Animal olfactory detection of human diseases has attracted an increasing amount of interest from researchers in recent years. Because of the inconsistent findings reported in this body of research and the complexity of scent-detection research, it is difficult to ascertain the potential value of animal detectors in operational diagnostic algorithms. We have outlined key factors associated with successful training and evaluation of animals for operational disease detection and, using these key factors as points for comparison, conducted a systematic review of the research in this area. Studies that were published in peer-reviewed outlets and that described original research evaluating animals for detection of human diseases were included in the review. Most relevant studies have assessed dogs as detectors of various forms of cancer. Other researchers have targeted bacteriuria, Clostridium difficile, hypoglycemia, and tuberculosis. Nematodes and pouched rats were the only exceptions to canine detectors. Of the 28 studies meeting inclusion criteria, only 9 used operationally feasible procedures. The most common threat to operational viability was the use of a fixed number of positive samples in each sample run. Most reports included insufficient information for replication or adequate evaluation of the validity of the findings. Therefore, we have made recommendations regarding the type of information that should be included when describing research in this area. The results of this systematic review suggest that animal detectors hold promise for certain diagnostic applications but that additional research evaluating operationally viable systems for olfactory detection of human diseases is necessary.

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  • Demand equations for qualitatively different foods under fixed-ratioschedules: a comparison of three data conversions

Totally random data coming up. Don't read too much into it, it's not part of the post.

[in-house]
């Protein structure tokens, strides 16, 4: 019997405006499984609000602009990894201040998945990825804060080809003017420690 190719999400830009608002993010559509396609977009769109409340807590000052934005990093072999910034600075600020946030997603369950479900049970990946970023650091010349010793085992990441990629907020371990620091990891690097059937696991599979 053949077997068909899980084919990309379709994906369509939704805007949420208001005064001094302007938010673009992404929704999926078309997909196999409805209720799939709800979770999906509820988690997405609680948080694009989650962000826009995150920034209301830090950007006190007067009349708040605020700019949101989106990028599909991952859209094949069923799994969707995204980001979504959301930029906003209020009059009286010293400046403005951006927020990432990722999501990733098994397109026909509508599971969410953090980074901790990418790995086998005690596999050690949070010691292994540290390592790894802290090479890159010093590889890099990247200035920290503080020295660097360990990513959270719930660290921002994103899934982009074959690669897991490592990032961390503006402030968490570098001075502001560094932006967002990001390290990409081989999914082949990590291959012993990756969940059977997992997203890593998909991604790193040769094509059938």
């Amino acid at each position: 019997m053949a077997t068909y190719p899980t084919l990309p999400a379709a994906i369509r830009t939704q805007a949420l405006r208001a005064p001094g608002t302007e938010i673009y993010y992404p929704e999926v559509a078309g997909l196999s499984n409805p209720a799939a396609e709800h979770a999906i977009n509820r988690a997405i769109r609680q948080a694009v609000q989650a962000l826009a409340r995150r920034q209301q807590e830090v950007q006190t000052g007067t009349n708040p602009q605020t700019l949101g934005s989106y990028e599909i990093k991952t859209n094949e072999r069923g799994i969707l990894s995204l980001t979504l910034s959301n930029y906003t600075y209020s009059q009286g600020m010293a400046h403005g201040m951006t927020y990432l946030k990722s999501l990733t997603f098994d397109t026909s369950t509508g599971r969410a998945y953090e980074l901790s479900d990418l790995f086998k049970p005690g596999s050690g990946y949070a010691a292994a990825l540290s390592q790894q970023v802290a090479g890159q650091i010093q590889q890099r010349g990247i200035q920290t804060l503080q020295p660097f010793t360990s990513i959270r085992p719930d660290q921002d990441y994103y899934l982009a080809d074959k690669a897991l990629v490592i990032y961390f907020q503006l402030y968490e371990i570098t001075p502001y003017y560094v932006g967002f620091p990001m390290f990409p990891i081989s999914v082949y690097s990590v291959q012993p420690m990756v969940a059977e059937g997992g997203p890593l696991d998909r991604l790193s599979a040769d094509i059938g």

Foster, T. Mary; Sumpter, Catherine E.; Temple, William; Flevill, Amanda; Poling, Alan (2009)

    Journal article
    University of Waikato

    Concurrent schedules were used to establish 6 hens’ preferences for three foods. The resulting biases suggested wheat was preferred over honey-puffed and puffed wheat, and puffed wheat was the least preferred food. The hens then responded under fixed-ratio schedules for each food in 40-min (excluding reinforcer time) sessions, with the response requirement doubling each session until no reinforcers were received. At the smaller ratios, the less preferred the food, the faster the hens’ overall response rates (mainly as a result of shorter postreinforcement pauses) and the more reinforcers they received. The relations between the logarithms of the number of reinforcers obtained (consumption) and the response ratio (price) were well fitted by curvilinear demand functions. Wheat produced the smallest initial consumption (ln L), followed by honey-puffed and puffed wheat, respectively. The response requirement at which the demand functions predicted maximal responding (Pmax) were larger for wheat than for the other foods. Normalizing consumption and price, as suggested by Hursh and Winger (1995), moved the data for the three foods towards a single demand function; however, the Pmax values were generally largest for puffed wheat. The results of normalization, as suggested by Hursh and Silberberg (2008), depended on the k value used. The parameter k is related to the range of the data, and the same k value needs to be used for all data sets that are compared. A k value of 8.0 gave significantly higher essential values (smaller a values) for puffed wheat as compared to honey-puffed wheat and wheat, and the Pmax values, in normalized standard price units, were largest for puffed wheat. Normalizing demand by converting the puffed and honey-puffed wheat reinforcers to wheat equivalents (by applying the bias parameter from the concurrent-schedules procedure) maintained separate demand functions for the foods. Those for wheat had the smallest rates of change in elasticity (a) and, in contrast to the other analyses, the largest Pmax values. Normalizing demand in terms of concurrentschedule preference appears to have some advantages and to merit further investigation.